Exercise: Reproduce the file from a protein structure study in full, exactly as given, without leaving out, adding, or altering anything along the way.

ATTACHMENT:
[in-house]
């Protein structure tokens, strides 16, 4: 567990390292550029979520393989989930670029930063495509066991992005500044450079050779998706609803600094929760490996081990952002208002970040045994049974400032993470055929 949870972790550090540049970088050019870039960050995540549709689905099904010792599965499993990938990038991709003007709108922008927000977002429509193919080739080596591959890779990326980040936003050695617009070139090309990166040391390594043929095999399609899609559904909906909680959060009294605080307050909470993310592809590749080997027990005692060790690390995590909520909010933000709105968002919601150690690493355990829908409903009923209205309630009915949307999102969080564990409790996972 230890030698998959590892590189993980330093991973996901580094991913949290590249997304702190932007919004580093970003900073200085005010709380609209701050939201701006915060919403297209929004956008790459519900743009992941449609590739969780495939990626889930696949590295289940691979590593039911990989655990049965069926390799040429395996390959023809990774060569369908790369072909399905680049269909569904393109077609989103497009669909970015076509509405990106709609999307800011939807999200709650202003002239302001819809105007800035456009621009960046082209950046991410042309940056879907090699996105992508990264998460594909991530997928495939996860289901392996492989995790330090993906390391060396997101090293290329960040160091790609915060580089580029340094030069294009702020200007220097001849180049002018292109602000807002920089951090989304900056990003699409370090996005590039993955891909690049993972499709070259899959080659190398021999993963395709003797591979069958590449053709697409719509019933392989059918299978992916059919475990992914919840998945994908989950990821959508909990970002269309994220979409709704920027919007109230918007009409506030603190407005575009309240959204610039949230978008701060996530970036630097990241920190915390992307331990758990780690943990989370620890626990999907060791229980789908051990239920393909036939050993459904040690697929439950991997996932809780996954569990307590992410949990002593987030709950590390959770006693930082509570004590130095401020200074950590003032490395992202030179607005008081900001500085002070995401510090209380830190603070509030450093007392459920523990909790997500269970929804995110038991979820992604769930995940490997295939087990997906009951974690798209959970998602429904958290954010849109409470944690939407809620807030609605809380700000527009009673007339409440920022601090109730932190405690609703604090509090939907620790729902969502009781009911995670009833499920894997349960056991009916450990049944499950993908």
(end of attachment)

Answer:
[in-house]
């Protein structure tokens, strides 16, 4: 567990390292550029979520393989989930670029930063495509066991992005500044450079050779998706609803600094929760490996081990952002208002970040045994049974400032993470055929 949870972790550090540049970088050019870039960050995540549709689905099904010792599965499993990938990038991709003007709108922008927000977002429509193919080739080596591959890779990326980040936003050695617009070139090309990166040391390594043929095999399609899609559904909906909680959060009294605080307050909470993310592809590749080997027990005692060790690390995590909520909010933000709105968002919601150690690493355990829908409903009923209205309630009915949307999102969080564990409790996972 230890030698998959590892590189993980330093991973996901580094991913949290590249997304702190932007919004580093970003900073200085005010709380609209701050939201701006915060919403297209929004956008790459519900743009992941449609590739969780495939990626889930696949590295289940691979590593039911990989655990049965069926390799040429395996390959023809990774060569369908790369072909399905680049269909569904393109077609989103497009669909970015076509509405990106709609999307800011939807999200709650202003002239302001819809105007800035456009621009960046082209950046991410042309940056879907090699996105992508990264998460594909991530997928495939996860289901392996492989995790330090993906390391060396997101090293290329960040160091790609915060580089580029340094030069294009702020200007220097001849180049002018292109602000807002920089951090989304900056990003699409370090996005590039993955891909690049993972499709070259899959080659190398021999993963395709003797591979069958590449053709697409719509019933392989059918299978992916059919475990992914919840998945994908989950990821959508909990970002269309994220979409709704920027919007109230918007009409506030603190407005575009309240959204610039949230978008701060996530970036630097990241920190915390992307331990758990780690943990989370620890626990999907060791229980789908051990239920393909036939050993459904040690697929439950991997996932809780996954569990307590992410949990002593987030709950590390959770006693930082509570004590130095401020200074950590003032490395992202030179607005008081900001500085002070995401510090209380830190603070509030450093007392459920523990909790997500269970929804995110038991979820992604769930995940490997295939087990997906009951974690798209959970998602429904958290954010849109409470944690939407809620807030609605809380700000527009009673007339409440920022601090109730932190405690609703604090509090939907620790729902969502009781009911995670009833499920894997349960056991009916450990049944499950993908």